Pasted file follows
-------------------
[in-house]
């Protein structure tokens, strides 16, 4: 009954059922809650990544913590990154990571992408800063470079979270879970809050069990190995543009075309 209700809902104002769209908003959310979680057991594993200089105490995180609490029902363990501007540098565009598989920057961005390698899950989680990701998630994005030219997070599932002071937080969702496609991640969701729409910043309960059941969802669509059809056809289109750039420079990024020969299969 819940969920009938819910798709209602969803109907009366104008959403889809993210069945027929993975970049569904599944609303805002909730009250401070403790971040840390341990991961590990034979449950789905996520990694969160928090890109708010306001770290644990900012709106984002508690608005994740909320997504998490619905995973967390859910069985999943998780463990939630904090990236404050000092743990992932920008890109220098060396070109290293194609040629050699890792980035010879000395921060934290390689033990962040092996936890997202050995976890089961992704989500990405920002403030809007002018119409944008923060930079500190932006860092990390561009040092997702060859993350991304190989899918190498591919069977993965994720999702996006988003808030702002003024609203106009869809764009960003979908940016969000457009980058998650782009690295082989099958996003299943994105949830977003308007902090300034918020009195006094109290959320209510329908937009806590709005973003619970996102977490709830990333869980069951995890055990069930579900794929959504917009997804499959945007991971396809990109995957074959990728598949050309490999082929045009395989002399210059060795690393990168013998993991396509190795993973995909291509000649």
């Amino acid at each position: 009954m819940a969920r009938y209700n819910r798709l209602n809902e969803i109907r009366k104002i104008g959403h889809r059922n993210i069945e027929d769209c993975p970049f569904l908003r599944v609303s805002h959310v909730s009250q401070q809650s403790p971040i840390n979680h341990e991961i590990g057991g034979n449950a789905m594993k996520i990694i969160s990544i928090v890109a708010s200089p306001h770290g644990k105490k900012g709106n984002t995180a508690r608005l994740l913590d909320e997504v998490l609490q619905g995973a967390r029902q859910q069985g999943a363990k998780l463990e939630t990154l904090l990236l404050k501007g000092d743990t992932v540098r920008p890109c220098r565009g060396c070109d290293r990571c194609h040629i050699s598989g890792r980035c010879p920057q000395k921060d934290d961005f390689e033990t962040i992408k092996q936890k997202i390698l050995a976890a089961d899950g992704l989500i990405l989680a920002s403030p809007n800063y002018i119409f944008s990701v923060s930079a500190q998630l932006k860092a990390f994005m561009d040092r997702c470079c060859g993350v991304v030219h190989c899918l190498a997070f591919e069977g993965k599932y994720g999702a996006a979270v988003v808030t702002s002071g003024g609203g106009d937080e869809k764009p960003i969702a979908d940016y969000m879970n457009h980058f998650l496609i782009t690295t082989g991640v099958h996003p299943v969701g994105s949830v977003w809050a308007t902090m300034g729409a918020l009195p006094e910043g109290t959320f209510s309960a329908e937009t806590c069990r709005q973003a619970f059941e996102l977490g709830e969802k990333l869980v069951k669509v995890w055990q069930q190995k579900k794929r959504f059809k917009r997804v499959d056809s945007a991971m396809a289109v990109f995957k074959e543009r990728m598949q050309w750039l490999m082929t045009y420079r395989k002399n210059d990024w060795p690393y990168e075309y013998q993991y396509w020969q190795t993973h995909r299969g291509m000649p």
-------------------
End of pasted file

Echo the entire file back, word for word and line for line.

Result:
[in-house]
């Protein structure tokens, strides 16, 4: 009954059922809650990544913590990154990571992408800063470079979270879970809050069990190995543009075309 209700809902104002769209908003959310979680057991594993200089105490995180609490029902363990501007540098565009598989920057961005390698899950989680990701998630994005030219997070599932002071937080969702496609991640969701729409910043309960059941969802669509059809056809289109750039420079990024020969299969 819940969920009938819910798709209602969803109907009366104008959403889809993210069945027929993975970049569904599944609303805002909730009250401070403790971040840390341990991961590990034979449950789905996520990694969160928090890109708010306001770290644990900012709106984002508690608005994740909320997504998490619905995973967390859910069985999943998780463990939630904090990236404050000092743990992932920008890109220098060396070109290293194609040629050699890792980035010879000395921060934290390689033990962040092996936890997202050995976890089961992704989500990405920002403030809007002018119409944008923060930079500190932006860092990390561009040092997702060859993350991304190989899918190498591919069977993965994720999702996006988003808030702002003024609203106009869809764009960003979908940016969000457009980058998650782009690295082989099958996003299943994105949830977003308007902090300034918020009195006094109290959320209510329908937009806590709005973003619970996102977490709830990333869980069951995890055990069930579900794929959504917009997804499959945007991971396809990109995957074959990728598949050309490999082929045009395989002399210059060795690393990168013998993991396509190795993973995909291509000649």
């Amino acid at each position: 009954m819940a969920r009938y209700n819910r798709l209602n809902e969803i109907r009366k104002i104008g959403h889809r059922n993210i069945e027929d769209c993975p970049f569904l908003r599944v609303s805002h959310v909730s009250q401070q809650s403790p971040i840390n979680h341990e991961i590990g057991g034979n449950a789905m594993k996520i990694i969160s990544i928090v890109a708010s200089p306001h770290g644990k105490k900012g709106n984002t995180a508690r608005l994740l913590d909320e997504v998490l609490q619905g995973a967390r029902q859910q069985g999943a363990k998780l463990e939630t990154l904090l990236l404050k501007g000092d743990t992932v540098r920008p890109c220098r565009g060396c070109d290293r990571c194609h040629i050699s598989g890792r980035c010879p920057q000395k921060d934290d961005f390689e033990t962040i992408k092996q936890k997202i390698l050995a976890a089961d899950g992704l989500i990405l989680a920002s403030p809007n800063y002018i119409f944008s990701v923060s930079a500190q998630l932006k860092a990390f994005m561009d040092r997702c470079c060859g993350v991304v030219h190989c899918l190498a997070f591919e069977g993965k599932y994720g999702a996006a979270v988003v808030t702002s002071g003024g609203g106009d937080e869809k764009p960003i969702a979908d940016y969000m879970n457009h980058f998650l496609i782009t690295t082989g991640v099958h996003p299943v969701g994105s949830v977003w809050a308007t902090m300034g729409a918020l009195p006094e910043g109290t959320f209510s309960a329908e937009t806590c069990r709005q973003a619970f059941e996102l977490g709830e969802k990333l869980v069951k669509v995890w055990q069930q190995k579900k794929r959504f059809k917009r997804v499959d056809s945007a991971m396809a289109v990109f995957k074959e543009r990728m598949q050309w750039l490999m082929t045009y420079r395989k002399n210059d990024w060795p690393y990168e075309y013998q993991y396509w020969q190795t993973h995909r299969g291509m000649p």